Participants at Bahrain's inaugural international green technology exhibition said the Middle East needs to adopt green technology more than ever as pressure mounts on natural resources around the world.
At the three-day event that ended Thursday (March 15th) in Manama, officials and attendees discussed energy conservation, preserving water resources, reducing bad consumer behaviour, raising awareness about environmental efficiency, promoting alternative and renewable energy sources, and reducing pollution.
They also emphasized the element of awareness, which will be the decisive factor in guiding Arab Gulf and Arab societies towards green conservation and the reinforcement of environmental efficiency.
The conference included around 100 booths for ministries, government institutes and companies from China, Taiwan, South Korea, Japan, France, Egypt, Malaysia, Saudi Arabia, and the UAE.
"What grabbed my attention is that more than 90 companies from around the world are all under one roof, and they all specialise in the same field," Fatima Ali, a university student, told Al-Shorfa. She said Bahrain and the region can benefit from green technology and other initiatives discussed at the event.
The exhibition is unique for Bahrain since it serves the goal of sustainable development and conserving the environment while increasing awareness of how useful green technologies can be, she said.
Other participants said Bahrain is at the forefront of green initiatives in the region and spoke about the importance of energy conservation and environmental preservation.
Discussions are taking place about establishing Bahrain as a regional centre for green technology that would serve the Middle East and North Africa, said Dr. Kandeh Yumkella, director-general of the United Nations Industrial Development Organisation.
He said the proposal would support steps taken towards sustainable and environmentally friendly development and growth.
Dr. Adel al-Zayani, chairman of the forum's organising committee, said Bahrain will work in stages to promote green technology. It will first attract advanced technology and then provide funding through investments and continue to build consumer awareness.
"Bahrain recognised before other countries in the region how important green technology is for conserving the natural environment and the importance of raising awareness by using technology through official and non-official government channels," said Dr. Wahib al-Nasser, vice president of planning and development at Bahrain University.
The Bahrain government adopted a strategic plan to secure a healthy and safe environment for citizens by rationing energy consumption -- whether electricity or water -- and curbing improper behaviour on either the ministerial or individual level, he said.
"The environmental portfolio should become a matter of concern in the Arab Gulf area so that offenders who tamper with the environment are punished and those that seek to preserve it are rewarded," al-Nasser said. "This has to be done with legislation that supports this new framework. For example, someone who burns car tires or oily waste should be punished."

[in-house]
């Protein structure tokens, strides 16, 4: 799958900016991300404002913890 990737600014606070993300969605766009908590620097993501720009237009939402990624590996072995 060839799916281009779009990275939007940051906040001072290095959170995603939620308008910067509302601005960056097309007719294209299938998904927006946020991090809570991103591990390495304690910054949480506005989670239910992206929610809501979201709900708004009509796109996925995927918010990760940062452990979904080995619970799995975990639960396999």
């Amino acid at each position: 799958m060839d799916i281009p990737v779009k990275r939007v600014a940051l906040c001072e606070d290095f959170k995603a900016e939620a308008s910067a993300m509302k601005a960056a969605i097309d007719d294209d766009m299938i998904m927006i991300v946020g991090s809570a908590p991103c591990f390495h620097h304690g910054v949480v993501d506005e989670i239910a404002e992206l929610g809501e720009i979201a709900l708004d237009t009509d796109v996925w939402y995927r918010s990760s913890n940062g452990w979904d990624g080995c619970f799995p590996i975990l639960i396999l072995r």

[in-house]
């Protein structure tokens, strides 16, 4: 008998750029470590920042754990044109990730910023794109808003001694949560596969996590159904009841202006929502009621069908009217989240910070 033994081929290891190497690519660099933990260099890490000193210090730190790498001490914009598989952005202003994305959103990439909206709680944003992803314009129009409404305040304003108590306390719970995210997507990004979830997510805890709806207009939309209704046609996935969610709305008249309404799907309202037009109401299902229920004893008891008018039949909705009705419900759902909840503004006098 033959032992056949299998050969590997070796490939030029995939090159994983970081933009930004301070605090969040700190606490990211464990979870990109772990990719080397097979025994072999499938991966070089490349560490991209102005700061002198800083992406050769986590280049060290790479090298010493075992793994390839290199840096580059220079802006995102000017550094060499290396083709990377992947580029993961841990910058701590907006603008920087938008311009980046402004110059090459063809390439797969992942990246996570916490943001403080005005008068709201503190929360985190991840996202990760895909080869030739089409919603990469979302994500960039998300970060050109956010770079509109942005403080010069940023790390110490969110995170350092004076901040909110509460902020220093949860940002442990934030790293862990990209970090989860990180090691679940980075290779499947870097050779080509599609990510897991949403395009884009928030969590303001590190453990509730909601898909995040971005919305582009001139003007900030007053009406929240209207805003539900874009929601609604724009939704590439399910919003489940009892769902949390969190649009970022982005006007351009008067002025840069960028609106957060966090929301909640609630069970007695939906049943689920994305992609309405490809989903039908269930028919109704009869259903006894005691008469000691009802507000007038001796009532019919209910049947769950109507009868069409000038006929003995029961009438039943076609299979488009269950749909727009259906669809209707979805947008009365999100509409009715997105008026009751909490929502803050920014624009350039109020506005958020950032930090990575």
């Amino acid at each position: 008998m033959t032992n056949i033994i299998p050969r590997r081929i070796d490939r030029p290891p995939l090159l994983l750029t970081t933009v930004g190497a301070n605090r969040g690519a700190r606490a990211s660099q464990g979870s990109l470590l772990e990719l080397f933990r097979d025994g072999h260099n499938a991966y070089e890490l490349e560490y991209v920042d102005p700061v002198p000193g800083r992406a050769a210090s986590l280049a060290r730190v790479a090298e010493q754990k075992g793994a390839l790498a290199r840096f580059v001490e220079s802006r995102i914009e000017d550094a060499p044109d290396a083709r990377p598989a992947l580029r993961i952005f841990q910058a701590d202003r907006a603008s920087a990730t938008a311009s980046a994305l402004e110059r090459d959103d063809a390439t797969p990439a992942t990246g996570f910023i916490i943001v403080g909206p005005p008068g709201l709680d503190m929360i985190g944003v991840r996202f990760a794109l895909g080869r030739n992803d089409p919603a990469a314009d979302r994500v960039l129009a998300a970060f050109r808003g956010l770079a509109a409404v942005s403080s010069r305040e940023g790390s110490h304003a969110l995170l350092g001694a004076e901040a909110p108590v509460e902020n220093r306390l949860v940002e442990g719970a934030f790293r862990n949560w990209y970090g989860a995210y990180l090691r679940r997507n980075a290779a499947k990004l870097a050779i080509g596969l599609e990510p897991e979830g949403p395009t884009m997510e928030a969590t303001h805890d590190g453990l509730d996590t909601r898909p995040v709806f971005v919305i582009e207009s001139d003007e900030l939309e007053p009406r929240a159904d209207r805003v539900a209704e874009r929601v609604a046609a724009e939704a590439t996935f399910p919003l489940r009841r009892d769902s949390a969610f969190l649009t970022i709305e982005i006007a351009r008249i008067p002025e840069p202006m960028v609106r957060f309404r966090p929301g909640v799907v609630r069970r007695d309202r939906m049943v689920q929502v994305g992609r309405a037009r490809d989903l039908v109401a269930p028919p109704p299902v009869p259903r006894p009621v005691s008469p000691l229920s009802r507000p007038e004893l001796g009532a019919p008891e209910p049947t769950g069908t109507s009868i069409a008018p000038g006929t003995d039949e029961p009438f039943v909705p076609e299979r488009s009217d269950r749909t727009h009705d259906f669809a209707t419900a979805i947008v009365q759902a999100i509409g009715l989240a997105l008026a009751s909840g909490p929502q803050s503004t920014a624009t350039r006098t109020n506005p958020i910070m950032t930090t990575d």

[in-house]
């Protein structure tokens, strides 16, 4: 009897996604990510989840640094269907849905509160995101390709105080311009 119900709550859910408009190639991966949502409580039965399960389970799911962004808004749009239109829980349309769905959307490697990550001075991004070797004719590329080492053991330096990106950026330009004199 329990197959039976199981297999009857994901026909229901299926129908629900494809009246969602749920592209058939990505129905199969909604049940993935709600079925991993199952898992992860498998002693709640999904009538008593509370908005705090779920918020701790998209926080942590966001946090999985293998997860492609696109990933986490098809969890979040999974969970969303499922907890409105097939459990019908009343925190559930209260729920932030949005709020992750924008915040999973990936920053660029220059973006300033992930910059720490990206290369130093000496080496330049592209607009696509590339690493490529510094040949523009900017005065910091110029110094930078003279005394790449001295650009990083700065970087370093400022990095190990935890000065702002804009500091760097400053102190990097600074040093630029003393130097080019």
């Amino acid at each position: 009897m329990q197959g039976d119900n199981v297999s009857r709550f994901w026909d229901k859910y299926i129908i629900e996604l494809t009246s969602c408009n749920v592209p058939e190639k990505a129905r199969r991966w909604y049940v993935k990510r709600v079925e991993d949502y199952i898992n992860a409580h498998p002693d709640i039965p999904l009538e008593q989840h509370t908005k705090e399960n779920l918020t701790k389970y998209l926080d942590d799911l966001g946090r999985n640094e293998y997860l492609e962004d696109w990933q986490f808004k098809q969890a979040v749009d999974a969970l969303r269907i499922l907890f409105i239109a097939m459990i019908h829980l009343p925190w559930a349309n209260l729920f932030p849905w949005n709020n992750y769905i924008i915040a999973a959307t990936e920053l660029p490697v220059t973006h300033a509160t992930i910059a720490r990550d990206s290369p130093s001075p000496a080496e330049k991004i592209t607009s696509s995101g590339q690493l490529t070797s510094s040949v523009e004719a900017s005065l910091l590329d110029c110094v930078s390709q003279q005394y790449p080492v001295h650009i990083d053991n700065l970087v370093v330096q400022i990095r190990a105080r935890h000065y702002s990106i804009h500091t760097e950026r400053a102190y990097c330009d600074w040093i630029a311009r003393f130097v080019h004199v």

Bahrain University exhibited more than 25 innovative experiments including a solar car, a hydrogen car, an eco-friendly fertiliser and experiments using recycling paper and other waste products, al-Nasser said. He said solar energy, which provides almost six times the energy produced by wind, is the best green-friendly source for Bahrain's energy needs.
Muhsin al-Saffar, executive director of Tara Consulting, focused on ways to produce and conserve clean energy sources.
"The environmental issue is no longer a luxury but it has become an urgent issue. Lives are at stake because of extensive environmental damage caused by the industrialised world during the past 100 years," he told Al-Shorfa.
"The increase in the number of hurricanes, floods and volcano eruptions are all alarm bells telling us that the environment is in real danger due to pollution that people have been creating on a daily basis. Pollution during the 20th century alone is equivalent to how much the earth was polluted over hundreds of thousands of years, which has had a boomerang effect and is affecting us," al-Saffar said.
Al-Saffar said thermal insulation can save substantial energy in homes, buildings and other facilities. Attracting investment for thermal technology in the Gulf would generate "astronomical" savings and would meet environmental goals for any Arab Gulf country.
"Thermal insulation, when used, would save 60-70% of total energy consumption," he said. "Thermal insulation would allow for room temperatures to be preserved – whether hot or cold – without having to use electrical air-conditioning or heating devices as much. This would allow for a drop in the amounts used for freon gas, which is very harmful to the environment and is used in air conditioning."
Al-Saffar encouraged the use of more environmentally friendly materials and urged for the rationing of fuel and petrochemicals consumption in the Arab Gulf responsibly. The region ranks first worldwide in terms of fuel consumption, he said, because prices are so low.